Sept. 14–The phrase used over a generation about Louisiana drilling on shore was “played out,” which was striking for a state with early and big oil exploration ventures going back to the earliest years of the 20th Century.
What a difference American brainpower has made.
The U.S. Energy Information Agency estimates that the United States has likely surpassed Russia and Saudi Arabia to become the world’s largest crude oil producer.
The government agency said that in February, U.S. crude production exceeded that of Saudi Arabia for the first time in more than two decades. In June and August, the United States surpassed Russia in crude production for the first time since February 1999.
This turnabout comes from not only the offshore platforms in the Gulf of Mexico but the onshore wells that have been spurred by development of hydraulic fracturing and horizontal drilling techniques.
For investors, and particularly for oilfield service companies in Louisiana, it’s still been a rocky ride. The oil price fall of mid-2014 cost Louisiana much wealth and many jobs; in recent job statistics, for example, the Lafayette area lost employment over the year from last July, the only region of the state to do so.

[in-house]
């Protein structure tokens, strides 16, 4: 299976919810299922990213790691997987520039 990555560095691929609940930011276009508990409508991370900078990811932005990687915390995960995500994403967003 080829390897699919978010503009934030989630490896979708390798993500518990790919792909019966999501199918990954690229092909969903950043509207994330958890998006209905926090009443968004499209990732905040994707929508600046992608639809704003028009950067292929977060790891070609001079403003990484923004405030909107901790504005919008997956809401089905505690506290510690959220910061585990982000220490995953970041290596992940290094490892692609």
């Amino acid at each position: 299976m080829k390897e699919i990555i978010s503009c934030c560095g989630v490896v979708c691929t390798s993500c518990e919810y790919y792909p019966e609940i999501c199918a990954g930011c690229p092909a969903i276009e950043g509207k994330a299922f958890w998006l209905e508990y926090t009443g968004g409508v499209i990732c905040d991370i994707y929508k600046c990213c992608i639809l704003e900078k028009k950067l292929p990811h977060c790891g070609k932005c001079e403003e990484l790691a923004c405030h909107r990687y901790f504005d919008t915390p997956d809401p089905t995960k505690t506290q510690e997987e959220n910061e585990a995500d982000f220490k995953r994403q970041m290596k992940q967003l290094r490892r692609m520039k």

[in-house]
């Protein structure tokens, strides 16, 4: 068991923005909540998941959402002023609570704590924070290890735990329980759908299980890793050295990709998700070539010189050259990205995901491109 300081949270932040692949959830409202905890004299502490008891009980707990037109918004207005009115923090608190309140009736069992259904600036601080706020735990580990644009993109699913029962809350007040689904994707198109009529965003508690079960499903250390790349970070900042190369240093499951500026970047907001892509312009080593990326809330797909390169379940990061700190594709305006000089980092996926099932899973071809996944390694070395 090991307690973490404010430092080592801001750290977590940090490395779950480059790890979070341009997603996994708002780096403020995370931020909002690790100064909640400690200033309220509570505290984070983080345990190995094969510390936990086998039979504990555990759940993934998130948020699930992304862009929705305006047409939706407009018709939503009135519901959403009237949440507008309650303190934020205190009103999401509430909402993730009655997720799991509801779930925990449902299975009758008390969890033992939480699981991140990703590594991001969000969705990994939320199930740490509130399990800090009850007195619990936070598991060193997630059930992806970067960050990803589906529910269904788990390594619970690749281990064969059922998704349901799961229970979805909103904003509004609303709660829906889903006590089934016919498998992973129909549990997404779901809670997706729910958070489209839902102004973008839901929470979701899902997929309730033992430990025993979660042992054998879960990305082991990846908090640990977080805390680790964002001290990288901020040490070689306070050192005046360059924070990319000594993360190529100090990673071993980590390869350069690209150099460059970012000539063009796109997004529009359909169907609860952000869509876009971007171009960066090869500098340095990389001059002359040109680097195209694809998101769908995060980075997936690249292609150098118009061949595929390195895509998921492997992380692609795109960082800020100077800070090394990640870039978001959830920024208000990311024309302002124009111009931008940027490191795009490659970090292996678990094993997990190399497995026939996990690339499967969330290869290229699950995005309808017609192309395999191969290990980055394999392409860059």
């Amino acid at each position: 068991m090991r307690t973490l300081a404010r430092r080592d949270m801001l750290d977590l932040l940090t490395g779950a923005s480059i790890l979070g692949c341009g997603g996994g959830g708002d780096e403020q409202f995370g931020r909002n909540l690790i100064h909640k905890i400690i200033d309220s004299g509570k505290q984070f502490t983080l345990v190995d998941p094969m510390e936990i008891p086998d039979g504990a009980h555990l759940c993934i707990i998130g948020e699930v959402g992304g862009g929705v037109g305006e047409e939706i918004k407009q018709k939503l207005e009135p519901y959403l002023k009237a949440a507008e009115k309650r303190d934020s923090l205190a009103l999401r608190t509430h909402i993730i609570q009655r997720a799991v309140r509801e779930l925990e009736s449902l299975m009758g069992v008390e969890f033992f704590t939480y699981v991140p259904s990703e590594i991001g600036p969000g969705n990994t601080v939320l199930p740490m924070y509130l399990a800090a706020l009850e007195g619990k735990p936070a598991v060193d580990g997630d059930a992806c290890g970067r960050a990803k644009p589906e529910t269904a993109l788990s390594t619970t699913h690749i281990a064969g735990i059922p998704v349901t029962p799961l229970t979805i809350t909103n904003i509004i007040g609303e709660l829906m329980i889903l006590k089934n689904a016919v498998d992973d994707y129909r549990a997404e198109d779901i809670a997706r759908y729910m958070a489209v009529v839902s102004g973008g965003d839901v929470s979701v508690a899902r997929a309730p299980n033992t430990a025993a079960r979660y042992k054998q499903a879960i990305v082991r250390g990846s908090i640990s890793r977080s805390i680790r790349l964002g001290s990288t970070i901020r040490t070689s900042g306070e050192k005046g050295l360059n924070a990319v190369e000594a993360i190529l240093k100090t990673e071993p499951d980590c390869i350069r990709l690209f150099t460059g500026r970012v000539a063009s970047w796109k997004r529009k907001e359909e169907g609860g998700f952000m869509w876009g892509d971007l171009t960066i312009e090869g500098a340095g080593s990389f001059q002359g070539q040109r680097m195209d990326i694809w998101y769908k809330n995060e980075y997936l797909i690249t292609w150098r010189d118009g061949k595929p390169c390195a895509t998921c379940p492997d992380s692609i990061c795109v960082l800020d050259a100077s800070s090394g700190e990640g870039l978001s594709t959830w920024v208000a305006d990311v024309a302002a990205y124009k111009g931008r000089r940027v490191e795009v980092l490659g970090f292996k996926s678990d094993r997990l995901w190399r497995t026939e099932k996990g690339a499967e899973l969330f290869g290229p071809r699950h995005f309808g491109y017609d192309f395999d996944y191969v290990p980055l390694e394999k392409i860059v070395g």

And for those who owned natural gas wells, low prices have been an accompaniment to vast new reserves of natural gas available onshore. Now, America is an energy exporter, with giant facilities on the Gulf Coast exporting energy to Asia.
Nor have refiners entirely benefited from the new era: Many engineered their facilities for heavier crudes, feeling that the light sweet crudes of the past were played out. Now, they’re back, as since 2011 the rising production has been in that type of product.
The EIA numbers are estimates from Saudi and Russian sources, so perhaps they are not perfect down to the barrel. But in Louisiana, a vital hub in America’s energy infrastructure, the reality of the turnabout in oil production is still a staggering change from the experience of the last generation or so.
Louisiana’s state budget is not so heavily dependent on energy as it was — once, 41 percent of the state general fund, in the early 1980s. Gambling, or officially gaming, is a bigger contributor to the general fund now, but oil and gas revenues remain a significant source of revenue for schools and colleges and other vital services.
In Louisiana, the Haynesville shale drilling contributed to this boom, particularly in natural gas, but there are other shale plays now being explored by energy interests, including plays near Baton Rouge.
What a difference a technology-driven energy revolution has made.
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